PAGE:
Tis the season, for new musicals to burst onto the scene and discover those new hidden talents. First up is a venture into NYMF called Errol and Fidel, with book by Boyd Anderson and Guy Anderson, music by Peter Kaldor, John Kaldor and Doug Oberhammer, and lyrics by Boyd Anderson. This true relationship between the iconic movie star and Cuba’s numero uno rebel, at the height of the Cuban revolution has possibilities, but needs some major work.
We arrive in Cuba, circa 1958, as an older woman (the delightful Sydia Cedeno) tells us the story of a “La Cucaracha” and a chicken. She cajoles us to discover who is really calling the shots. We move to the set of a B rated movie where Errol Flynn (Jonathan Stewart) the dashing star of Hollywood, is no longer bankable. He yearns to have one last adventure and become a real hero. As he begs his agent (Cole Grissom) for the chance, enter an upstart named Fidel Castro (The fabulous George Psomas), by way of Lola (Claire Saunders) a mysterious woman, with an agenda. The CIA (Alan M-L Wager and Ryan Walsh) are involved, as the revolution for freedom is about to go full throttle.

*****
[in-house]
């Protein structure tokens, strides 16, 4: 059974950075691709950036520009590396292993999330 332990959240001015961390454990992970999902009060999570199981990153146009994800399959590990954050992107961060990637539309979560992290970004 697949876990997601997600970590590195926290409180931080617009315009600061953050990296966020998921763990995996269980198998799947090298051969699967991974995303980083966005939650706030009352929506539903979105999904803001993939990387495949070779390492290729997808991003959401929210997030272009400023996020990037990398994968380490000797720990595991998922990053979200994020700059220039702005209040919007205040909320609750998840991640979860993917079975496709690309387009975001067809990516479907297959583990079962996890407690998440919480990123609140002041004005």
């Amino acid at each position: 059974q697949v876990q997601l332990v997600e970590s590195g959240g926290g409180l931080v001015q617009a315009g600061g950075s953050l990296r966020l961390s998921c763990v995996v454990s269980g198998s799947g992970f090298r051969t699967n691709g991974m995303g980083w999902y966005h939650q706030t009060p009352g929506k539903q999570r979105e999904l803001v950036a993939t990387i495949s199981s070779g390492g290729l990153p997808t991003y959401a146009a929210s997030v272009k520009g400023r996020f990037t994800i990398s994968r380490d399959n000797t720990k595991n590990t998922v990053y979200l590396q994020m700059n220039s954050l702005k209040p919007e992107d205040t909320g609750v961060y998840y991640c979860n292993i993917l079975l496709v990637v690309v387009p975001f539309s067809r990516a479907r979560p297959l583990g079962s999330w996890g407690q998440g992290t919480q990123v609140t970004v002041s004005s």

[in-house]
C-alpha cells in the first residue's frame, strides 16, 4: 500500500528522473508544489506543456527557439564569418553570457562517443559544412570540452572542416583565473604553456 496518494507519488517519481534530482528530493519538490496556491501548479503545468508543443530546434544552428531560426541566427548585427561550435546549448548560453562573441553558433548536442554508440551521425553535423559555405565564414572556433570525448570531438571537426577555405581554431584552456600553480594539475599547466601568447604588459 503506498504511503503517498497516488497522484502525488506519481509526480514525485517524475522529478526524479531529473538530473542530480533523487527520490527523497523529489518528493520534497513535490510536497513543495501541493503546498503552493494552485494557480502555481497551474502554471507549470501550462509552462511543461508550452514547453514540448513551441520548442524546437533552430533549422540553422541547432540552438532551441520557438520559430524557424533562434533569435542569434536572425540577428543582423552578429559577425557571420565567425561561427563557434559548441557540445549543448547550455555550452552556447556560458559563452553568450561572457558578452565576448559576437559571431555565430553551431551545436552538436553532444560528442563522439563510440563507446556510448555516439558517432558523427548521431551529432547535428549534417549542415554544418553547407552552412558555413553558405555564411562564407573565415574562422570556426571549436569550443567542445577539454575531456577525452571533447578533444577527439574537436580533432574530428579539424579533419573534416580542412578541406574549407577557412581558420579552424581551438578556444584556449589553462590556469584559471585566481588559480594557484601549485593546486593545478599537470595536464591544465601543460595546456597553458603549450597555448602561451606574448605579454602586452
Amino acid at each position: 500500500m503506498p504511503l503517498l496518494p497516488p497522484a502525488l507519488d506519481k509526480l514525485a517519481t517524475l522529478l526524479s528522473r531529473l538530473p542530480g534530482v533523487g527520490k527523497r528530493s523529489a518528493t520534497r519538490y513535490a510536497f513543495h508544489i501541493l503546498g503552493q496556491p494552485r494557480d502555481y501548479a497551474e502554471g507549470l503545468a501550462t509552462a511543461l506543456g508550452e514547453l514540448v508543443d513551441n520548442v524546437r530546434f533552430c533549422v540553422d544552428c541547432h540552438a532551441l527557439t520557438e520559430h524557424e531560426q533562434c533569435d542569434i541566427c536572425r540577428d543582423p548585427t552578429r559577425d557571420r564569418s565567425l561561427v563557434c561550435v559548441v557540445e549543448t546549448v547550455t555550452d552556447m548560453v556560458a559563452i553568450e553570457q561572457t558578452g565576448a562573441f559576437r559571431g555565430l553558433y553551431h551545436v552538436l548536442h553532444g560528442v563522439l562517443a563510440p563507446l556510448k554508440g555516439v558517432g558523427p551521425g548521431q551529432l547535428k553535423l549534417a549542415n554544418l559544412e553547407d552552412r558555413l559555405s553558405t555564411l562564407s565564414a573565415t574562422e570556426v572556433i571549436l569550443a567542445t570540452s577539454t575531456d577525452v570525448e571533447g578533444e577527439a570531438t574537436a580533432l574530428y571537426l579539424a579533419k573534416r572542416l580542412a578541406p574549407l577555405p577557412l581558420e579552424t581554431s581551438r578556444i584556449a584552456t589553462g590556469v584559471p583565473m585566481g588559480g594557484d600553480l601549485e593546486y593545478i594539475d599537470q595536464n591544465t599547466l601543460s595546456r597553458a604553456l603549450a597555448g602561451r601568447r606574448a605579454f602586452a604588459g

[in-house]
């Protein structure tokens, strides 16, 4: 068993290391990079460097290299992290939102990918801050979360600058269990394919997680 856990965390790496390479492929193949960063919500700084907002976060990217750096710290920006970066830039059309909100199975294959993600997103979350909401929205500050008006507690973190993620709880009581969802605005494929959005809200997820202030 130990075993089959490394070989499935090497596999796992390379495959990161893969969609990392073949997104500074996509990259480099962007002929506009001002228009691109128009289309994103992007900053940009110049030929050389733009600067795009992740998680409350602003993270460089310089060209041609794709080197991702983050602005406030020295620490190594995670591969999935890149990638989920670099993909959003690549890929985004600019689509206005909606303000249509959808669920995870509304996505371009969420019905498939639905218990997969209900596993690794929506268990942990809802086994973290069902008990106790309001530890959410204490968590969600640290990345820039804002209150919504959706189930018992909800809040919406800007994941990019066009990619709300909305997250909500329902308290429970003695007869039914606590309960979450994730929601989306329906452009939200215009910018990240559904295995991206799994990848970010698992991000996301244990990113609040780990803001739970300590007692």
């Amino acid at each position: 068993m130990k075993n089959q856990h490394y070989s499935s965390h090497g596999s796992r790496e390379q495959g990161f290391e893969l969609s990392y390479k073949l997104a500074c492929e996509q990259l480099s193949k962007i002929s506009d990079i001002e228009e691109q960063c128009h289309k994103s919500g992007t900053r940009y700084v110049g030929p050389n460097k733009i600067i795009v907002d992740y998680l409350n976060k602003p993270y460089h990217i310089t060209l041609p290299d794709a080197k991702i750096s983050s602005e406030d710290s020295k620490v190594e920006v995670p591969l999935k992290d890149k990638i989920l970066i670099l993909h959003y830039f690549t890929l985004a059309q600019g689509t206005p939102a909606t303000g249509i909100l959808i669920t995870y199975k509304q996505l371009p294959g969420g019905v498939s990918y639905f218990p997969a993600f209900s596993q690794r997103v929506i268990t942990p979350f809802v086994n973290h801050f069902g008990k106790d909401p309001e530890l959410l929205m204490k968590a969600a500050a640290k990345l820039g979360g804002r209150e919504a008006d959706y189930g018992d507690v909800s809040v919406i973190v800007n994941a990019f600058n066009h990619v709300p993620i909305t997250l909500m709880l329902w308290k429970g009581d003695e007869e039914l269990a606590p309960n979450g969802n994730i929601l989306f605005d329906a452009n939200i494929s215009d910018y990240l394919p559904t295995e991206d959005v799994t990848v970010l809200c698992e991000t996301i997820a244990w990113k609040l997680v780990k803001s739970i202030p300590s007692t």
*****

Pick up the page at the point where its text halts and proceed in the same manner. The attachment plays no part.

Part of the problem with this show is, Errol Flynn needs to be sexy, charismatic and swashbucklingly charming. Think in Peter O’Toole in My Favorite Year. He needs to be the perfect match for the ruggedly handsome, egotistical Fidel, played to perfection by George Psomas. It doesn’t help that Mr. Flynn’s songs are the most unappealable in show. Though Mr. Stewart is talented, he just lacks spark. Thankfully Claire Saunders makes up for that in spades. Sydia Cedeno, Alan M-L Wager and Ryan Walsh all have moments to shine and do.
Michael Bello’s direction keeps the show moving, but the book drags and has one two many convoluted moments. Justin Boccitto ‘s choreography is energetic. It is clear that Mr. Boccitto and which ever composer wrote the CIA songs, were fans of Catch Me If You Can, especially “Don’t Break The Rules.”
The music is by three different composers and it shows, as there are different styles that do not mesh. What succeeds is the Havana sound which is hot, steamy and bankable. No matter how good the music is, what fails completely is the lyrics by Boyd Anderson. They are crammed into musical spaces, making me think the music was written first. The rhyming scheme is also off, with Jackio and Bragadosio as one of the couplets. What is fabulous is the music direction, arrangements & orchestrations by Doug Oberhamer.
Starlet Jacobs, scenic designer, Heather Carey’s costume’s but especially Isabella Byrd’s lighting are also well done.
This is a show with possibilities, but they need to go back to the drawing board and make sure the book and lyrics are coherent, then add the music. It was nice to discover Mr. Psomas who is now on my radar.
Errol and Fidel: Peter Jay Sharp Theater, 416 West 42nd St. plays Friday, July 14 at 5:00pm; and Sunday, July 16 at 9:00pm at Playwright’s Horizon.